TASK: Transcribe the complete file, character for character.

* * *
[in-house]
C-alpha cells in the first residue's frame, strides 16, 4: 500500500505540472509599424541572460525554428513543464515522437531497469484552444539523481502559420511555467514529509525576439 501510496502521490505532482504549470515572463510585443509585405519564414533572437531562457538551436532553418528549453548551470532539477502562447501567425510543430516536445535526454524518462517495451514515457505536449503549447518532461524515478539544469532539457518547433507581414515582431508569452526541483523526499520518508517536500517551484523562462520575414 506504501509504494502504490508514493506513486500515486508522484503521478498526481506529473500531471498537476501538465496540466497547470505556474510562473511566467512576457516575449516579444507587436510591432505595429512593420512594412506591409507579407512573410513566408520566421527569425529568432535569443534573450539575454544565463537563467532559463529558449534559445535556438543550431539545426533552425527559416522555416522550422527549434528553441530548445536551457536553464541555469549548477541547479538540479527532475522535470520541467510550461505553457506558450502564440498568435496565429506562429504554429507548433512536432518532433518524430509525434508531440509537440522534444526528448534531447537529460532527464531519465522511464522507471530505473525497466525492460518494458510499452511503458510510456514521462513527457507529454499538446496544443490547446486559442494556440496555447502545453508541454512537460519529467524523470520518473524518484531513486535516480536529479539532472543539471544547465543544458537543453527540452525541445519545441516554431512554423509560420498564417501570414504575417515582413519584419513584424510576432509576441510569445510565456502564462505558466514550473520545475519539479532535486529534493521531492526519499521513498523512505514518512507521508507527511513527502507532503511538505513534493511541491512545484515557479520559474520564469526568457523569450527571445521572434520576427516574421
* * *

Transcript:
[in-house]
C-alpha cells in the first residue's frame, strides 16, 4: 500500500505540472509599424541572460525554428513543464515522437531497469484552444539523481502559420511555467514529509525576439 501510496502521490505532482504549470515572463510585443509585405519564414533572437531562457538551436532553418528549453548551470532539477502562447501567425510543430516536445535526454524518462517495451514515457505536449503549447518532461524515478539544469532539457518547433507581414515582431508569452526541483523526499520518508517536500517551484523562462520575414 506504501509504494502504490508514493506513486500515486508522484503521478498526481506529473500531471498537476501538465496540466497547470505556474510562473511566467512576457516575449516579444507587436510591432505595429512593420512594412506591409507579407512573410513566408520566421527569425529568432535569443534573450539575454544565463537563467532559463529558449534559445535556438543550431539545426533552425527559416522555416522550422527549434528553441530548445536551457536553464541555469549548477541547479538540479527532475522535470520541467510550461505553457506558450502564440498568435496565429506562429504554429507548433512536432518532433518524430509525434508531440509537440522534444526528448534531447537529460532527464531519465522511464522507471530505473525497466525492460518494458510499452511503458510510456514521462513527457507529454499538446496544443490547446486559442494556440496555447502545453508541454512537460519529467524523470520518473524518484531513486535516480536529479539532472543539471544547465543544458537543453527540452525541445519545441516554431512554423509560420498564417501570414504575417515582413519584419513584424510576432509576441510569445510565456502564462505558466514550473520545475519539479532535486529534493521531492526519499521513498523512505514518512507521508507527511513527502507532503511538505513534493511541491512545484515557479520559474520564469526568457523569450527571445521572434520576427516574421